Study Finds No Link Between Military Suicide Rate and Deployments … In 2013, a former combat videographer, Kathryn Robinson, described trying to get her life back on track after her return from Iraq left her with P.T.S.D. and thoughts of suicide. – New York Times
Dominant Social Theme: Military service doesn't cause depression. Well … it's complicated.
Free-Market Analysis: There are powerful forces in the US and abroad that will resist any consensus that links military service to depression and suicide. This study published yesterday in JAMA Psychiatry states bluntly suicide does not seem to be much enhanced by deployment in Afghanistan and Iraq.
Perhaps then, it is conforming to this larger sociopolitical meme. But certainly there is a reason for such studies: The rate of suicide among military personnel in the US "has nearly doubled since 2005."
This study doesn't explain this startling expansion of suicides, yet it does – surprisingly – find evidence that military personnel are committing suicide at nearly the same rate whether they were deployed or not.
"As the wars went on, the suicide rates also went up and it was very tempting to assume deployments must be the reason," said the lead author, Mark Reger of the Department of Defense National Center for Telehealth and Technology in Tacoma, Wash. "Our data don't support that. But there may be important subgroups, including those exposed to combat, that we need to look at further."
The suicide rate for troops deployed in support of the fighting in Iraq and Afghanistan, the study found, was only slightly higher than for troops who did not deploy to that area or remained stateside — 18.86 deaths versus 17.78 deaths per 100,000. The national average is about 13 deaths per 100,000.
The latest study, which analyzed records of 3.9 million military personnel who served from 2001 to 2007, did find that troops who left the military within four years, especially under less-than-honorable conditions, were at much higher risk of suicide than those who continued to serve.
The study finds several fascinating anomalies. Suicide rates in the Army and Marine Corps are 25 percent higher than other armed services. "But within those branches, rates between those who deployed and those who did not were nearly the same."
Much of the reporting in this Times article focuses on various cautions issued within the context of the study.
"There may be a lot going on here that the data doesn't allow us to see," said Michael Schoenbaum, a researcher at the National Institute of Mental Health. According to Schoenbaum, even this study doesn't settle the issue.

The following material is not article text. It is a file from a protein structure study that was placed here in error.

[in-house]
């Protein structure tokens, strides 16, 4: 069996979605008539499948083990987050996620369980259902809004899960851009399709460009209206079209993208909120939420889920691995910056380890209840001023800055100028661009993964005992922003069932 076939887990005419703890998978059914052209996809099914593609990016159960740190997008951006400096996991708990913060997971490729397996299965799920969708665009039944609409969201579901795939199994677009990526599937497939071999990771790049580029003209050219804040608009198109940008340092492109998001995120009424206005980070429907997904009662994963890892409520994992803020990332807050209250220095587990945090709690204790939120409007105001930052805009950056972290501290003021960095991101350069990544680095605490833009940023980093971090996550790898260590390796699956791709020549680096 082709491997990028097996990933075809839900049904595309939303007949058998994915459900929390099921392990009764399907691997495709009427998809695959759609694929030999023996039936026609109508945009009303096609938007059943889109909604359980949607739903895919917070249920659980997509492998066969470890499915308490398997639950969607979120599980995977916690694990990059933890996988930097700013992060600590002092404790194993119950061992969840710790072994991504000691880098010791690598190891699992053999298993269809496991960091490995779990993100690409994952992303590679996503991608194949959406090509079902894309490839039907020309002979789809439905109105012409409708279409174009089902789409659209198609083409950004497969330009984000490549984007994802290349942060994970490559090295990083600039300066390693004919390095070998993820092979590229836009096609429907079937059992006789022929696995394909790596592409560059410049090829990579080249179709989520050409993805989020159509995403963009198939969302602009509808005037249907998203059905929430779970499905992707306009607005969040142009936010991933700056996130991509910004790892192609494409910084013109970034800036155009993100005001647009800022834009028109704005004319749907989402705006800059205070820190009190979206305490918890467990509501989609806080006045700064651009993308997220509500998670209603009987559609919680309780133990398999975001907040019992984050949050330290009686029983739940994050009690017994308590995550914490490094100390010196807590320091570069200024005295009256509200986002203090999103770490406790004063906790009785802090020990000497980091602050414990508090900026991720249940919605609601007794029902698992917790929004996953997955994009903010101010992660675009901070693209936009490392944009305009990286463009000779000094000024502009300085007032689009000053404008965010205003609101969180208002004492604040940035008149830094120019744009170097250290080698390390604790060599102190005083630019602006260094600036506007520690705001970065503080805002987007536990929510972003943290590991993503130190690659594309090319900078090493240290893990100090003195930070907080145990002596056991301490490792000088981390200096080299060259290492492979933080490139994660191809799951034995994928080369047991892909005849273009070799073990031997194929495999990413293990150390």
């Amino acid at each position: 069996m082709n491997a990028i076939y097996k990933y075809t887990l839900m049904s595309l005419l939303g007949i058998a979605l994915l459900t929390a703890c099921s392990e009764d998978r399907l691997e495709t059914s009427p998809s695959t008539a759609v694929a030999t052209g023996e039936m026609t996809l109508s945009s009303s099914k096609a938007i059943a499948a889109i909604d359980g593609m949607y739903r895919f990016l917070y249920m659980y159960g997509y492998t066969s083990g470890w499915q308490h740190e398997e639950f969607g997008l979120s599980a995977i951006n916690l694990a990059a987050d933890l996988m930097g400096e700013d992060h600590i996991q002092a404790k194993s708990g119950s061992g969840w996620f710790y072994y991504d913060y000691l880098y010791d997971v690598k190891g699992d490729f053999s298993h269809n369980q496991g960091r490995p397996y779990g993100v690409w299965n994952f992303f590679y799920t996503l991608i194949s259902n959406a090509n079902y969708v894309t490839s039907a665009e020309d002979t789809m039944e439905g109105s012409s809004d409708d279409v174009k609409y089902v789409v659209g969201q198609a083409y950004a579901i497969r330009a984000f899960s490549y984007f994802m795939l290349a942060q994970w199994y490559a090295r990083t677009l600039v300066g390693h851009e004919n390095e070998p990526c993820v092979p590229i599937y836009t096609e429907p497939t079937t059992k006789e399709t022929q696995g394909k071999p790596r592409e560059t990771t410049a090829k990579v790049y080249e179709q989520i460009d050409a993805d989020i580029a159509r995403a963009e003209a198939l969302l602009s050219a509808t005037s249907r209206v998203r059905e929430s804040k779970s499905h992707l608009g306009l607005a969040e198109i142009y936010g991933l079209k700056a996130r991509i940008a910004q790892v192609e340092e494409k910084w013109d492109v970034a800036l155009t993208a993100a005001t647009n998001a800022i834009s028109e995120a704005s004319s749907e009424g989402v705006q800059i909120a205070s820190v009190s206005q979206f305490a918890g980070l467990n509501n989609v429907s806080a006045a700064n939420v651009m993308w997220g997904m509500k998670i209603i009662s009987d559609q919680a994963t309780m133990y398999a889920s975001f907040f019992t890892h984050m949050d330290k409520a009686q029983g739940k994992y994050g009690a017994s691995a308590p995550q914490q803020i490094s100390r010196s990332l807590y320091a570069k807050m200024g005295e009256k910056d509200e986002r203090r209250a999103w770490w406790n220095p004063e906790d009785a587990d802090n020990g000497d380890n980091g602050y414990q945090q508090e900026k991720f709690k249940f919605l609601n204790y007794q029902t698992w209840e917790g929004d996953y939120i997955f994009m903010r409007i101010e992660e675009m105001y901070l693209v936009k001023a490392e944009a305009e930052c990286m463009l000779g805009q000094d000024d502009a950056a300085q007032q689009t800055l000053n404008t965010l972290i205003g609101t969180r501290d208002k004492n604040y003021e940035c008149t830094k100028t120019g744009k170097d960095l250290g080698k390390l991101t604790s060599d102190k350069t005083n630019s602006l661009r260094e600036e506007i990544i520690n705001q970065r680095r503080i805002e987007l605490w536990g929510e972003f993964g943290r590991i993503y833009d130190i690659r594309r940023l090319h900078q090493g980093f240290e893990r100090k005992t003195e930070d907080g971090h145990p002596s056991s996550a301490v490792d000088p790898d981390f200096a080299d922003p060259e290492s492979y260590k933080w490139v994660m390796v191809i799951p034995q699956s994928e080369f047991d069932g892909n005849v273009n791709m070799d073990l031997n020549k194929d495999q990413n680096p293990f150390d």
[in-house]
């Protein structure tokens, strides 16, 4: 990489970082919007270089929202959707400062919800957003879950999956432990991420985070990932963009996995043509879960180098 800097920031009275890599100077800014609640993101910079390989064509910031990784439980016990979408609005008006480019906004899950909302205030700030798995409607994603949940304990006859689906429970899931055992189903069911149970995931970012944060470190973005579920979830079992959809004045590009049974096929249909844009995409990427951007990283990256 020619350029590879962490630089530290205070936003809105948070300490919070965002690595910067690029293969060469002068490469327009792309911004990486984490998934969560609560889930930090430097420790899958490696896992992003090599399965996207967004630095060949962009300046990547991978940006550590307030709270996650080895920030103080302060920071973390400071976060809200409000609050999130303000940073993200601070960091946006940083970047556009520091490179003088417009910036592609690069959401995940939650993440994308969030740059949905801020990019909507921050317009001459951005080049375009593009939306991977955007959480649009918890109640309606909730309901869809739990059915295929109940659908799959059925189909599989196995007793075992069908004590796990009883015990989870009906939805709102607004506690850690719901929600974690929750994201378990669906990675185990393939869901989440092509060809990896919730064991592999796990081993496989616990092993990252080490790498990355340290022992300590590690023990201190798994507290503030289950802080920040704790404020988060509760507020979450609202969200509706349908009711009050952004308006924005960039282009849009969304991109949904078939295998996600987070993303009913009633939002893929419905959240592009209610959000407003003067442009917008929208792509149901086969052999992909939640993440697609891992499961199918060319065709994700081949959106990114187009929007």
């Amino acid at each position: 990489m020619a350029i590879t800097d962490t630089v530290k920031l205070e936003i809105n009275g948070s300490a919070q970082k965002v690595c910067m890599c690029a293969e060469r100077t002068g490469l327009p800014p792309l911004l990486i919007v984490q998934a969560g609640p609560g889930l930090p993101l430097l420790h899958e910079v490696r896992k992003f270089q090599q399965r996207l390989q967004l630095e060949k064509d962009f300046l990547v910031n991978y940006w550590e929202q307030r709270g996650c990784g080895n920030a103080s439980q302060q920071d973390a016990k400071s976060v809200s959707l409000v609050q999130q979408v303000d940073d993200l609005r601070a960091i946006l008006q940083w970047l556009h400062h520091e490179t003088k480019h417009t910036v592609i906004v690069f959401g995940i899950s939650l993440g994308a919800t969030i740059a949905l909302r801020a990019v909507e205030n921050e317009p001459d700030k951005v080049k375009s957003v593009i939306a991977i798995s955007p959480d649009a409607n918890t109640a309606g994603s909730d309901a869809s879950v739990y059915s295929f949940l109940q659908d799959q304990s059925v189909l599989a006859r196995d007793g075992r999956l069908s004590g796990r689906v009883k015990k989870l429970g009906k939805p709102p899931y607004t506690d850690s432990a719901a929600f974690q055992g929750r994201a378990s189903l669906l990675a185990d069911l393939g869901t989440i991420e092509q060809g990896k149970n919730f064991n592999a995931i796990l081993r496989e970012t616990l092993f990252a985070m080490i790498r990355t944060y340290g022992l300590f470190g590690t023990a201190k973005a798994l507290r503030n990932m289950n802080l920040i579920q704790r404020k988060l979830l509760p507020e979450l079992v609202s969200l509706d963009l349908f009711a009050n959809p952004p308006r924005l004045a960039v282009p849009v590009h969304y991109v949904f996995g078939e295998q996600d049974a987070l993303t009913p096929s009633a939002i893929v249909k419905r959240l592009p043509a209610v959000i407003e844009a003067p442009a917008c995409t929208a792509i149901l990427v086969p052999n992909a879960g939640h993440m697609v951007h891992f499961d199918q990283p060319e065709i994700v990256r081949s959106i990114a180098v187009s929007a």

The Times reports him as adding: "You can be deployed without being in combat. This data set wasn't able to sort people by their exposure to the physical acts of war. That is the next step."
Also, it is unclear whether military injury contributes to suicide. And yet another question: Why is the suicide rate for those who left the military before the end of their enlistments double those who remained? Troops involuntarily discharged committed suicide at a rate three times higher.
The study will be expanded and buttressed with additional research and statistics but it occurs to us that such a study may never be able to quantify at least one reason that may be increasing suicides … The sense that the current conflicts are essentially meaningless and even unfair to those fighting Western forces.
While most of the West – and especially the US – were mobilized during World War II, we are not aware that it had the same destructive impacts on its survivors. Of course, data on such issues is probably lacking, and perhaps for good reason.
Nonetheless, we'd speculate that many who fought in World War II were convinced that it was a necessary war and one that the West had no choice about waging.
Not so, we'd speculate, when it comes to the wars in Afghanistan or Iraq or even further deployments in the Middle East.
For us, the Internet itself may play a role in the rising tide of self-violence. While troops may not understand fully what they will experience, the reality of their experiences after the fact may give rise to considerable confusion and self-loathing – amply illustrated on the Internet, which didn't exist in World War II.
In fact, the US military in particular has never been able to give an especially good reason for the growing – and already vast – war on terror in Northern Africa and the Middle East.
The idea that the US is "fighting terrorism" is perhaps a persuasive rationale for those who are joining the military – often for economic reasons – but not for those who have actually experienced the reality "on the ground."
Further study may find that certain destructive psychological issues are exacerbated simply by being in the "zone of war" whether or not one is directly exposed to fighting.
The damaged and injured US participants in this "long war" will haunt the country far into the future, economically, psychologically and even spiritually.
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